Leveling is the operation of determining the difference in elevation between points on the earth's surface.
A level reference surface, or datum, is established and an elevation assigned to it. Differences in the determined elevations are substracted from or added to this assigned value and result in the elevations of the points.A level surface is one in which every point is perpendicular to the direction of the plumb line. It differs from a plane surface, which is flat and is perpendicular to a plub line at only one point.
Leveling operations are devided into two major categories.
Direct leveling is usually referred to as differential, or spirit, leveling. In this method the difference in elevation betweeen a known elevation and the height of the instrument, and then the difference in elevation from the height of the instrument to an unknown point, are determined by measureing the vertical distance with a precise or semiprecise level and leveling rods. This is the only method that will yeild the accuracies of the third or a higher order.
The second method of leveling, indirect leveling, is further subdivided into two seperate methods, trigonomic and barometric. The trigonometric method applies the principles of the trigonometry to determine differences in elevation; a vertical ansle (above or below a horizontal plane) and a horizontal distance or slope distance (measured or computed) are used to compute the vertical distance between two points. This method is generally used for lower-order leveling where the terrain is prohibitive to direct leveling.
Biometric leveling uses the difference in atmospheric pressure as observed with a barometer or altimeter to determine differneces in elevation. This is the least used and least accurate method of determining differences in elevation. It should only be used in surveys where one of the other methods is unfeasible or would involve large amounts of time or money. Becasue of its limited use, barometric leveling will not be discussed further.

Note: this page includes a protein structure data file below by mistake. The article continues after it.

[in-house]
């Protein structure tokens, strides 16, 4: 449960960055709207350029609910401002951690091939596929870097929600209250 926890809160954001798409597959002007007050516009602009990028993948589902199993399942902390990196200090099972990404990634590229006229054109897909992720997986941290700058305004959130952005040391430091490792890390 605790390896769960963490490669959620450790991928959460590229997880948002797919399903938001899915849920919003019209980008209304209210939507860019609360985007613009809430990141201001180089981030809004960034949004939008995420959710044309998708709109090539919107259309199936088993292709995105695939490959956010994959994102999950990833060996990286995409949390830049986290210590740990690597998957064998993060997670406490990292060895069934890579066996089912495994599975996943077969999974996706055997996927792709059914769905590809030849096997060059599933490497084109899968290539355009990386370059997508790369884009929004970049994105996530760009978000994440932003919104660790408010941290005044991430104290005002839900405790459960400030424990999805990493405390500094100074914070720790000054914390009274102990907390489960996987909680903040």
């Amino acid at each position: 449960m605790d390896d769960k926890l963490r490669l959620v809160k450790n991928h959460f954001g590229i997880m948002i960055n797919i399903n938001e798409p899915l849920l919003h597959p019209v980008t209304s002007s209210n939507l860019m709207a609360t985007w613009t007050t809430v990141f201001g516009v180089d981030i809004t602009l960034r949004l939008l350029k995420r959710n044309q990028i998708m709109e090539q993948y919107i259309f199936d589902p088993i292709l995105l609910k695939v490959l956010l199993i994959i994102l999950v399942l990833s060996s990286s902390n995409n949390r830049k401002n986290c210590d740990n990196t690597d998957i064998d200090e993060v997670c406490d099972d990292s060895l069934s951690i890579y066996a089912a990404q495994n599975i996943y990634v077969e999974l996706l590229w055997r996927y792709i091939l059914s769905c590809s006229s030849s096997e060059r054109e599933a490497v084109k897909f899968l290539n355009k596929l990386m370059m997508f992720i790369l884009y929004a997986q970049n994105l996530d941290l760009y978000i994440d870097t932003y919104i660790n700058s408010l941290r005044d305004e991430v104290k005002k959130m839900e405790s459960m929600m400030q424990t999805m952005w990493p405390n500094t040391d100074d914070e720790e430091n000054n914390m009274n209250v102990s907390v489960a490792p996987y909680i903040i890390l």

When writing the specification for a survey, it is very impractical to specify the exact degree of accurcy that is to be attained in each of the measurements. For this reason, specifications are based on the minimum degree of accuracy allowed for the particular survey. The range between the allowed degree of accuracy is known as an order of accuracy, The orders of accuracy for surveys are called first order, second order, third order, and lower order. The measurement for the first order surveys are the most accurate, and the measurement for the other orders are progresively less accurate.
Ordders of accuracy are specified for triangulations, traverse, and leveling. For the measurements made in mapping, orders of accuracy are also specified for the astronomic observations made to establish position and azimuth. As an example of the range between oders of accuracy, let us consider the allowed tavers position closure. Thw first order specifies 1:25,000 or better; second order, 1:10,000, third order, 1:5000.
A bench mark is a relatively permanent object , natural or artificial, bearing a marked point whose elevation is known. A bench mark may be further qualified as permanent, temperary, or supplementary. The purpose of a survey normally governs whether its stations will be permanently or temporarily marked. When it is known that the station may be reused over a period of several years,the satation marker should be of a permanent type. A permanent bench maerk is normally abbreviated BM, and a temperory or suplemental bench mark is abbreviated TBM.
In direct leveling, a horizontal line of sight is established using a sensitive level bubble in a level vial. The instrument is leveled and the line of sight is adjusted to be parallel to the level vial axis. When leveled, the line of sight of theinstrument describes a horizontal plane if the instrument is rotated about its vertical axis. See Figure below. This procedure is referred to as differential or spirit leveling.